Legislation threatens to impact the ability of marketers to continue offering cookie tracking. Recent proposals have included the Do Not Track Me Act and Kerry-McCain Commercial Privacy Bill of Rights Act, which both called for a universal opt-out mechanism for cookie tracking.
It is not possible to consistently identify, track and reach unique users online with verifiable accuracy. Because multiple individuals can use the same computer, there’s no way to know whether a user connected to one cookie is the same user who is connected to another cookie. This compromises the validity of online profiles and, ultimately, the effectiveness of your ads when relying on those profiles to develop a campaign.
Digital: The Next Generation Dealers can now profit from banner ads with a new method of targeting that doesn’t employ cookies, but instead tracks consumers by linking IP addresses to home addresses. Unlike a cookie, an IP address can’t be blocked or deleted and allows a vendor to remain connected to every target user every time that user goes online. J&L Marketing employs a patent-pending algorithm that is able to tie street addresses to other data points, with no privacy infringement. This enables dealerships to hyper-target individuals using geo-location technology to create highly accurate and verifiable profiles of unique Internet users. The benefits of serving banner ads with this new technology include: •
Reaching the online target 100 percent of time — no wasted impressions or dollars Targeting one-to-one down to a specific household or business Delivering relevant ads to the target users Influencing decisions by reaching customers early in the car-buying process Taking a proactive approach to generating leads
The Problem With Cookies Cookie-based ads as a proactive approach to generating leads and driving traffic, however, are problematic for a number of reasons. These include increased regulation, user-based blocking, timed-out cookies and the inability to provide verifiable accuracy. More specifically:
In the end, it’s about impact, not impressions. The more accurate your targeting and the more relevant your ad, the more likely it is you’ll make the conversions. And the more conversions you have, the more high-quality leads you’ll gather — and that leads to higher ROIs.
Cookie targeting is limited to people who have enabled their browsers to accept cookies. More and more browsers are changing their default settings to block third-party cookies. This greatly reduces the audience you can target, as well as the effectiveness of your digital campaign. Users can also choose to take advantage of anti-targeting technologies that allow them to block cookies.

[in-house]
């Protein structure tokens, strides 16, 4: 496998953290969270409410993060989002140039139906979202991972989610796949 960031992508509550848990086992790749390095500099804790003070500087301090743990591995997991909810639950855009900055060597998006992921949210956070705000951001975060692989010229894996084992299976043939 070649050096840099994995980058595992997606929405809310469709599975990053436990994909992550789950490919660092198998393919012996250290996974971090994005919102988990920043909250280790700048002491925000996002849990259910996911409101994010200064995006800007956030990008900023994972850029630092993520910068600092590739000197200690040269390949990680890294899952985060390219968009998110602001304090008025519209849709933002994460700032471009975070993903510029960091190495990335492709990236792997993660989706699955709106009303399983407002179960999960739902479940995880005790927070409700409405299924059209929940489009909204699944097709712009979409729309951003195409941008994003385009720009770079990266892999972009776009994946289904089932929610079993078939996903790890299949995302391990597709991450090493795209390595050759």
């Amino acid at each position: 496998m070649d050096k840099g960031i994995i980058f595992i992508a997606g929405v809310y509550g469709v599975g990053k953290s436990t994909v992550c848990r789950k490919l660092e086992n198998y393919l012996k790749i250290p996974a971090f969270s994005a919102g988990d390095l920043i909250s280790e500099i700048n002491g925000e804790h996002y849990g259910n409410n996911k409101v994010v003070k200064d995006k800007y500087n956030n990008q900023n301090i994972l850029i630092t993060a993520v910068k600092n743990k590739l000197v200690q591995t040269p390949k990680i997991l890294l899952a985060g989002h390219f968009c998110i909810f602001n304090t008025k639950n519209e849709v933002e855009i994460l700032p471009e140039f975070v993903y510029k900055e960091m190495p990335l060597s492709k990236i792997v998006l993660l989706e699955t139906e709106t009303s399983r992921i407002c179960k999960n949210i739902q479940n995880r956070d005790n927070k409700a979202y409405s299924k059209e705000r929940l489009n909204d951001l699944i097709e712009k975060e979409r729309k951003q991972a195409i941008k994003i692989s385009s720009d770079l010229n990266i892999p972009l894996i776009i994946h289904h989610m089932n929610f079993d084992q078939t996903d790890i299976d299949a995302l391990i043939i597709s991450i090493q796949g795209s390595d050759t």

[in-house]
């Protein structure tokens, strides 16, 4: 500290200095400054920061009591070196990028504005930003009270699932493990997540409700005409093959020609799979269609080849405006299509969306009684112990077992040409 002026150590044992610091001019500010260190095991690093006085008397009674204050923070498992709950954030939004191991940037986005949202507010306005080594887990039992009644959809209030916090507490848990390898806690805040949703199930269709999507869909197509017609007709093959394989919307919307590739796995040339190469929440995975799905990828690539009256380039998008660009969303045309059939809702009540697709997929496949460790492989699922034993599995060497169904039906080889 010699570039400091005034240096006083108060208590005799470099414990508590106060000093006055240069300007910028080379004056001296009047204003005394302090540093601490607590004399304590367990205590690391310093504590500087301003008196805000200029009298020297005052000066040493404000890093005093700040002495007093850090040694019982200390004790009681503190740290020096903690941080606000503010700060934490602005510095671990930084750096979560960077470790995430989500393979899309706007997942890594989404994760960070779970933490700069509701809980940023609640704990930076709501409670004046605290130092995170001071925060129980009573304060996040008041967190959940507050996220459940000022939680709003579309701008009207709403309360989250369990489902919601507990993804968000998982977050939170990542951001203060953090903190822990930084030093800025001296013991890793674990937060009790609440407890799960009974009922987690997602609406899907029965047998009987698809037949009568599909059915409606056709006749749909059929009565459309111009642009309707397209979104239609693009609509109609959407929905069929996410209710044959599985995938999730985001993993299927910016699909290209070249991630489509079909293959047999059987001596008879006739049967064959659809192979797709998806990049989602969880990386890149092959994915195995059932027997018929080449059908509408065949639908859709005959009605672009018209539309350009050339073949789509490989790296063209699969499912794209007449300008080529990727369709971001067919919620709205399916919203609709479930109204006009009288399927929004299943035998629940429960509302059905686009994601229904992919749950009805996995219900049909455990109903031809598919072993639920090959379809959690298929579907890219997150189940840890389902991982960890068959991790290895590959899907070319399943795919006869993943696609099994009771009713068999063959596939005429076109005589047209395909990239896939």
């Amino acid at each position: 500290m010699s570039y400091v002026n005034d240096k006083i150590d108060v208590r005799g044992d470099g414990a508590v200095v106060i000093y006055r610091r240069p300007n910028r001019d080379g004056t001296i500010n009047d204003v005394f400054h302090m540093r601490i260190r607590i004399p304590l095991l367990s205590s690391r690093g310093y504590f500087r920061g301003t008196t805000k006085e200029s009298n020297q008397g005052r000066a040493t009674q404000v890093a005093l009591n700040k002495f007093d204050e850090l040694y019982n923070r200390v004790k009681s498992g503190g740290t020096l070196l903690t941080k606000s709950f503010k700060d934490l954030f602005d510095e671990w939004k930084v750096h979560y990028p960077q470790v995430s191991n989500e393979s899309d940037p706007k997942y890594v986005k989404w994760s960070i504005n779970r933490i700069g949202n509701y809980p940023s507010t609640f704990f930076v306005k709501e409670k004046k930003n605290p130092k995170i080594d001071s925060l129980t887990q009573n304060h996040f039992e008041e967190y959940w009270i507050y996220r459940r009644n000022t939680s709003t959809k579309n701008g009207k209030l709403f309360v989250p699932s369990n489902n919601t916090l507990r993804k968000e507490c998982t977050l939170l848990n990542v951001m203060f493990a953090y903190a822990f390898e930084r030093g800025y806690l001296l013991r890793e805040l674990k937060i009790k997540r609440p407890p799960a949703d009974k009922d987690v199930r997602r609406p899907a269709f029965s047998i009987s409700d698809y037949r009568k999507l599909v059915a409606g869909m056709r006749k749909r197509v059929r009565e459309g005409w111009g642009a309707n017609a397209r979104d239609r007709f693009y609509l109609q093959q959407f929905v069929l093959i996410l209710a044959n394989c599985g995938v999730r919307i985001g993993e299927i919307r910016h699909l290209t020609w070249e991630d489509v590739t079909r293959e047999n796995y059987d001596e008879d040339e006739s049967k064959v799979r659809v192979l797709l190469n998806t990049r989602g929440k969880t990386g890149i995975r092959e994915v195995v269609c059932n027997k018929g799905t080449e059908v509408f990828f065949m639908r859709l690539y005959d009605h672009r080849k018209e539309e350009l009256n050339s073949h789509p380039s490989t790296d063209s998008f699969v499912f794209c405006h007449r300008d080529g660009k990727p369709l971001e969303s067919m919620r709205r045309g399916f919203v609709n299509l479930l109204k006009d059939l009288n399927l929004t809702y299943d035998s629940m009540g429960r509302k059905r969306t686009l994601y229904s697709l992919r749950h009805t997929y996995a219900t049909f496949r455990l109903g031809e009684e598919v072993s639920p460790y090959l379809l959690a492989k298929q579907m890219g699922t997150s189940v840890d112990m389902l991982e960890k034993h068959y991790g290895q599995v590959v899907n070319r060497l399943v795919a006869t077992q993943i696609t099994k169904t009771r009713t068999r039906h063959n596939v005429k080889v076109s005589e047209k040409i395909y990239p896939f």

• • •
Does Your Digital Pass the Test? Use this quick checklist developed by J&L Marketing to make sure your ads follow industry best practices. Dynamic: Does the ad rotate or include movement? Animated banners generate almost 30 percent higher click-through rates than static banners. If the ad is animated, the animation should stop within 30 seconds of being served. Keep in mind, however, that auto-initiated audio is often blocked.
Call to action: Does the ad create a sense of urgency and make the consumer feel that they must act now? Is there an easy — and compelling — conversion process for them to become a lead?
Sizes: Have you created the ad in multiple sizes to increase the inventory of site locations where it can be served? Ideally it should be available in the most common pixel sizes: 120x600, 160x600, 300x250, 468x60 and 728x90.
Brand recognition: Does the ad create strong brand recognition and include your name, event name and/or logo, with a link to your Website or a landing page?
Digital Ads: 4 Mistakes You Never Want To Make Visit J&L Marketing at www.JandLdigital.com to receive a free copy of this informative guide.
Digital: An Integral Role In Driving The Multi-Channel Machine Your multi-channel owner marketing campaign begins with data — transaction data from sales and service, as well as data from your marketing communications. By partnering with a vendor that has a strong analytics team, your data can be used to identify the wants, needs and interests of target consumers. This critical information is then used to develop your strategy so you can motivate customers and drive results. The best way to accomplish this? A multi-channel campaign that draws upon all the weapons in your direct marketing arsenal — and that most definitely includes a strong digital presence.